Times have changed and so has the competitive landscape of business management. Traditional business models told business owners and executives that to become more competitive, you had to invent something new to sell or service, or improve an existing product or service. That was all there was to it. In general terms, the inputs and outputs haven’t changed much, but companies are continuously changing their internal processes to improve company performance. How so and what does this mean to the business world?
Repeat after me, “I will make a concerted effort to obtain top talent.”
For smaller businesses, this presents a problem. Often, smaller businesses don’t have the capital to hire superstars, and in some areas, the superstars just aren’t there. Case in point: Metropolitan New Orleans, post-Katrina. So what is a business to do when they can’t always find “the best”?
There is a solution to the depleted leadership pool. “If you can’t find them, then make them.” Remember. Leaders are created, not born. The process began with parents, teachers, and coaches. With any luck, some leadership skills were transferred during college and military stints. Often though, a person’s leadership development stagnates when he or she takes a job. It’s a shame. Many potential leaders have been ruined by a lack of mentoring, coaching, bonding, and training.
However, you don’t have to let this happen. By taking a proactive approach to your business leadership, you can keep your pipeline filled with home-grown leadership candidates. Instead of searching outwards for the “perfect” candidate, you can develop the characteristics and skills of the people you have now. Leadership is an ongoing process and keeping the flow going, you can continue to improve.
Look for “That Spark”
By “spark,” I mean the natural ability to communicate with people. Add to that, look for the ability to connect – meaning the ability to communicate and relate to people and build on this. The ability to connect is absolutely necessary because as a leader, one must have the ability to win others over. Communication, connecting, and relating are skills required to persuade…without a hammer or whip.
Train a cross section of promotable candidates on a regular basis
Create Development Plans
Create development plans for the individuals with that spark. Teach them to leverage the talents that they already have and help them figure out their leadership performance gaps. Encourage them to leverage their current talents and persuade them to develop in other areas where their skills are inadequate for a leadership role.
Don’t: Use cookie cutter development plans for all candidates. I know it’s easy to point, click, and email, but it cheapens the process…it makes it seem less sincere and more obligatory.
Do: Create specific plans for the individual. It makes the candidates feel special…like you’ve got an interest and a stake in their professional well being. After all…you do!
Coach and Mentor…Continuously, Without Annoying
Coaching and mentoring are crucial. The process starts with a relationship between you and the candidate then continues with regular bonding and nurturing. It sounds kind of “touchy-feely,” I know, but the relationship, bonding, and nurturing sessions are critical to the molding process of the candidate. You must coach candidates with the intent of creating a business partner. Get their opinion on current company challenges (be careful of the can of worms you open here.)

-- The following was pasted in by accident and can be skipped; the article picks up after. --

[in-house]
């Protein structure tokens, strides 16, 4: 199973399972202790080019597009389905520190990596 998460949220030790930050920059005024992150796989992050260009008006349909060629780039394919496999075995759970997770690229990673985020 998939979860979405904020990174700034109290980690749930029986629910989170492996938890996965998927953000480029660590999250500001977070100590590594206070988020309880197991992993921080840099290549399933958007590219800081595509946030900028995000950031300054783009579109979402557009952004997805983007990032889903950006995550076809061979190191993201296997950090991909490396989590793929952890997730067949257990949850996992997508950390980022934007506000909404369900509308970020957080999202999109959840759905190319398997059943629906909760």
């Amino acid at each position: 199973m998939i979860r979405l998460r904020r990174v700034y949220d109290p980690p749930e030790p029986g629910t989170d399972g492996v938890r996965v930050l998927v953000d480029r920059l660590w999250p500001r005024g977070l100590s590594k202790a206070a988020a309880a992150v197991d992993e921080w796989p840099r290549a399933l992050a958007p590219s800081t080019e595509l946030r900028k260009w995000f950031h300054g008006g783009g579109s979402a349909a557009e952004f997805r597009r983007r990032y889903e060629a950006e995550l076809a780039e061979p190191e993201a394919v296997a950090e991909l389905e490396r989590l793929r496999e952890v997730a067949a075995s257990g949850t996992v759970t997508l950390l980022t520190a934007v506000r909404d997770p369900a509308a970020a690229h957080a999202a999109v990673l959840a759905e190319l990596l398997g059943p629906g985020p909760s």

It’s a great conversation starter and a chance to help mold their thinking about certain business topics. Discuss together how you intend to combat them. Let them in on some info that’s not confidential, but not readily available to the troops. A great technique is to allow them to observe management meetings (With the exception of certain confidential meetings.) You are beginning to let them into your circle of leadership. Watch them blossom as they begin to feel like they are part of “The Club.”
Don’t: Coach for the sake of coaching…meaning, don’t coach if you don’t have anything to coach on. It’s both annoying and ineffective.
Do: Encourage dialogue by asking questions and telling stories. Tell stories that relate to a topic that you would like to discuss, though you should at least attempt to keep it the context of business.
I recommend that you create or outsource leadership and management training for the existing leaders and for the individuals that you would like to develop. It’s a great refresher for existing leaders and a great learning tool for prospective leaders. It’s important that you continue to train and develop your leaders and your workforce. Remember that training is a process, not an event. You should concentrate on basic leadership skills as well as management but remember to place the emphasis on leading people.
Don’t: Do a mass training event every few years with large time gaps between sessions.
Do: Establish an ongoing training program. Choose attendees for the monthly/quarterly sessions based on their specific needs, as documented in their development plans. Breaking the training up into monthly or quarterly sessions helps spread the costs out over time as well.
These recommendations seem difficult en masse, but if you break them into phases or projects, it’ll be much easier to handle. If you do the things mentioned above, you’ll have a much better chance of creating a team of superstar leaders. These superstars will align team actions with company goals and ultimately pave the way for your company’s success.
©Copyright, Mosaic Business Solutions, LLC 2008
Jarrod Clavelle is the CEO and Principle Consultant of Mosaic Business Solutions, a New Orleans-based consulting firm. Mosaic Business Solutions specializes in Organizational Development, Leadership, Sales, and Customer Service training. Go to [http://www.mosaicbusinessonline.com] for a complete listing of services.